Starmancer is a Dwarf Fortress inspired space station building game.
After a catastrophe on Earth, humanity launches the Starmancer Initiative in a desperate attempt to seek refuge among the stars. Your task as a Starmancer is to construct and manage a colony capable of sustaining human life.
Starmancer offers gameplay with consequences, a living sandbox environment, crafting, and managing the daily lives of colonists. Send crews out to mine on asteroids, trade with other factions, and explore old alien ruins.
The vastness of space awaits. Are you ready?
To control the station you assume the role of a Starmancer--a highly advanced Human-AI hybrid.
What’s left of your body, the core, is located in the heart of the station. Protect it at any cost.
There is no wrong way to control your colony, but colonists will rebel against a rogue Starmancer. Suppress dissent and force compliance or the colonists will destroy you.
If you actually want to keep your colonists around you’ll need to provide them with food, water, and oxygen. Don’t forget that they need to sleep and socialize too.
Once their needs are satisfied they’ll perform assigned jobs. Fixing life support, preparing breakfast and cleaning bathrooms are simple enough that even a colonist can do it.
Colonists develop skills over time. A trained doctor can prevent diseases that a newly assigned medic might miss.
Create hangars so that your ships can be sent out on missions and trade with friendly cargo-ships. Connect machines to power grids with wires.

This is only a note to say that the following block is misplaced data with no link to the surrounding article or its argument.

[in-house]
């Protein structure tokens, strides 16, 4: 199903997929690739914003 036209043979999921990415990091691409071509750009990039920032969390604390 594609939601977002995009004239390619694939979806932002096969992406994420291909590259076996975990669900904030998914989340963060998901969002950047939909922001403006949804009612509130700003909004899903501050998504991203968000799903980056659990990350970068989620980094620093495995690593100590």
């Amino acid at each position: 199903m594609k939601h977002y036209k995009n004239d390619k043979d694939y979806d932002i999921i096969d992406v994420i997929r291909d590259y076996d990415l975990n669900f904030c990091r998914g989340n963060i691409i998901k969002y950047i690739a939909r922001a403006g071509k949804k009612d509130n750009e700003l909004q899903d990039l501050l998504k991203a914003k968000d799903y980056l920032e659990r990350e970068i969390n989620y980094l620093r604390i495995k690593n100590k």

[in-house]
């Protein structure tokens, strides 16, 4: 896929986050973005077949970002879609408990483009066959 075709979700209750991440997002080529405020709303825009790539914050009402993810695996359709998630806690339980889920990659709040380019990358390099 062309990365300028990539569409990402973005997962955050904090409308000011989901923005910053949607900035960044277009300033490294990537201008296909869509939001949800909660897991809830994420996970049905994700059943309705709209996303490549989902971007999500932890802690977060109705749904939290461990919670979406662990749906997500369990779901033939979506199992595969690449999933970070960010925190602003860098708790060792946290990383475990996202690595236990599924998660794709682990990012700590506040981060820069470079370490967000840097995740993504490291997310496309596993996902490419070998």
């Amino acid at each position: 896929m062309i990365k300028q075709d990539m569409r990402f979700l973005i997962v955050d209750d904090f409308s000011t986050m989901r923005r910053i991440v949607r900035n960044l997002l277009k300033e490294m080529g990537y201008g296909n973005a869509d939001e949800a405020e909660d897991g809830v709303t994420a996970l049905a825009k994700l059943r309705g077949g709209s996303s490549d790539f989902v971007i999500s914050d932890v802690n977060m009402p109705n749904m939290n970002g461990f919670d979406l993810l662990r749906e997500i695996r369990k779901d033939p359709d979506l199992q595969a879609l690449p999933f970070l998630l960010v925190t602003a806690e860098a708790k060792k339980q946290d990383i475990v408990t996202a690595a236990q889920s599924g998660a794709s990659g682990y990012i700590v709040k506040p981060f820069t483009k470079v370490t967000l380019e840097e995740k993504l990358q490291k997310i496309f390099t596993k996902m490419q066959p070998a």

Machines break down over time, so hire enough mechanics to keep everything running smoothly. Failure to preserve your supply chain leads to massive power outages.
Colonists require bedrooms, kitchens, bathrooms, and farms. Will you force everyone to live in a single bay or does everyone get their own room?
Colonists have wants and desires that are unique to each individual.
If your colonists are too unhappy they’ll revert to a feral life--living in derelict areas of the station and ignoring your commands.
To make matters worse, colonists talk to each other about what they experience; a bad day for one colonist can quickly spread as a rumor throughout the colony. So keep those low-class miners away from the high-class mess halls.
Colonists have a unique inventory filled with whatever it is that colonists collect. Some of these items are harmless books and watches, but other items pose a danger to the colony, like shivs and cigarettes.
Colonists develop relationships over time. They get jealous when good things happen to their enemy, and extra sad if something bad happens to a friend.
Exercise caution before jettisoning an unruly colonist. Executing a popular colonist could result in a mutiny.
The solar system that you play in is randomly generated each playthrough. It’s filled with planets (both gas and rocky,) moons, asteroids, and other stations.
All of these areas are filled with resources waiting to be harvested, just be sure that no other faction has claimed the area.
If you need to improve relations with another faction you can feed their starving cities, rescue hydrogen miners, sabotage enemy ships, or perform other missions. If you’re anti-social you can ignore diplomacy and rely on the occasional passing trade ship to turn a profit.
Pirates are bullies. Don’t let them bully you.
Pirates attack easy targets. Use reinforced walls and doors to keep them out or turrets to annihilate them after they breach. Train your soldiers at the gun range so they'll be ready to protect the vital areas of your colony.
Create a labyrinth of boiling hot rooms, radiation zones, and freezing corridors to eliminate any pirates before they reach the inner parts of the colony. Keep your doctors on standby to treat broken legs and gun-shot wounds.